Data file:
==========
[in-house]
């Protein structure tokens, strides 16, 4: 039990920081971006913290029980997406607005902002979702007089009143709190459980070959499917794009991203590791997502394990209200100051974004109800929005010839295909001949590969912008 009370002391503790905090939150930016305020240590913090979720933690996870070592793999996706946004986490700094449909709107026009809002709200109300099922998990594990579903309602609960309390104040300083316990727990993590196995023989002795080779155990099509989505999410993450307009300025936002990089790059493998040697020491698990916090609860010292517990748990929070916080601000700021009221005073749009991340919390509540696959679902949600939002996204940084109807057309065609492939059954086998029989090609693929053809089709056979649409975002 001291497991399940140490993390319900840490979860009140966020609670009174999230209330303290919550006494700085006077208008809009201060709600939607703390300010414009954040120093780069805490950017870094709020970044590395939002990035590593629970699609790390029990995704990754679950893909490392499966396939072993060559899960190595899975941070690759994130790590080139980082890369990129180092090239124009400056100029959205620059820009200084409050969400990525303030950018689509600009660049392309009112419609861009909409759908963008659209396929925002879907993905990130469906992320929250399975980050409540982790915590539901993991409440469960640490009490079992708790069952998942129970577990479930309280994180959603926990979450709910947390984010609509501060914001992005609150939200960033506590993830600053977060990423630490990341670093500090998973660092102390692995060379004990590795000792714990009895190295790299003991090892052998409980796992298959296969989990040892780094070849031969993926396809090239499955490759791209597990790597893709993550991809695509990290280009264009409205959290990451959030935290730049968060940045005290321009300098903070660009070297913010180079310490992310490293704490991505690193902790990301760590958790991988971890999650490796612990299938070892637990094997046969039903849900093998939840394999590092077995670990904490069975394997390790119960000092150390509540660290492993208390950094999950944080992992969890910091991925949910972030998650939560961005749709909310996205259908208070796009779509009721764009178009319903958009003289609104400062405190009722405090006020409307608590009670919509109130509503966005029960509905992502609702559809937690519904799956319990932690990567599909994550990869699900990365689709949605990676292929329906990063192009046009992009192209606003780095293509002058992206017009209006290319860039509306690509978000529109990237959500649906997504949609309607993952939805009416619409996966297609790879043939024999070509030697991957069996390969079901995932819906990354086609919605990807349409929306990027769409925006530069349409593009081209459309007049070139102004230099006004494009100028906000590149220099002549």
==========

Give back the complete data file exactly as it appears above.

[in-house]
């Protein structure tokens, strides 16, 4: 039990920081971006913290029980997406607005902002979702007089009143709190459980070959499917794009991203590791997502394990209200100051974004109800929005010839295909001949590969912008 009370002391503790905090939150930016305020240590913090979720933690996870070592793999996706946004986490700094449909709107026009809002709200109300099922998990594990579903309602609960309390104040300083316990727990993590196995023989002795080779155990099509989505999410993450307009300025936002990089790059493998040697020491698990916090609860010292517990748990929070916080601000700021009221005073749009991340919390509540696959679902949600939002996204940084109807057309065609492939059954086998029989090609693929053809089709056979649409975002 001291497991399940140490993390319900840490979860009140966020609670009174999230209330303290919550006494700085006077208008809009201060709600939607703390300010414009954040120093780069805490950017870094709020970044590395939002990035590593629970699609790390029990995704990754679950893909490392499966396939072993060559899960190595899975941070690759994130790590080139980082890369990129180092090239124009400056100029959205620059820009200084409050969400990525303030950018689509600009660049392309009112419609861009909409759908963008659209396929925002879907993905990130469906992320929250399975980050409540982790915590539901993991409440469960640490009490079992708790069952998942129970577990479930309280994180959603926990979450709910947390984010609509501060914001992005609150939200960033506590993830600053977060990423630490990341670093500090998973660092102390692995060379004990590795000792714990009895190295790299003991090892052998409980796992298959296969989990040892780094070849031969993926396809090239499955490759791209597990790597893709993550991809695509990290280009264009409205959290990451959030935290730049968060940045005290321009300098903070660009070297913010180079310490992310490293704490991505690193902790990301760590958790991988971890999650490796612990299938070892637990094997046969039903849900093998939840394999590092077995670990904490069975394997390790119960000092150390509540660290492993208390950094999950944080992992969890910091991925949910972030998650939560961005749709909310996205259908208070796009779509009721764009178009319903958009003289609104400062405190009722405090006020409307608590009670919509109130509503966005029960509905992502609702559809937690519904799956319990932690990567599909994550990869699900990365689709949605990676292929329906990063192009046009992009192209606003780095293509002058992206017009209006290319860039509306690509978000529109990237959500649906997504949609309607993952939805009416619409996966297609790879043939024999070509030697991957069996390969079901995932819906990354086609919605990807349409929306990027769409925006530069349409593009081209459309007049070139102004230099006004494009100028906000590149220099002549």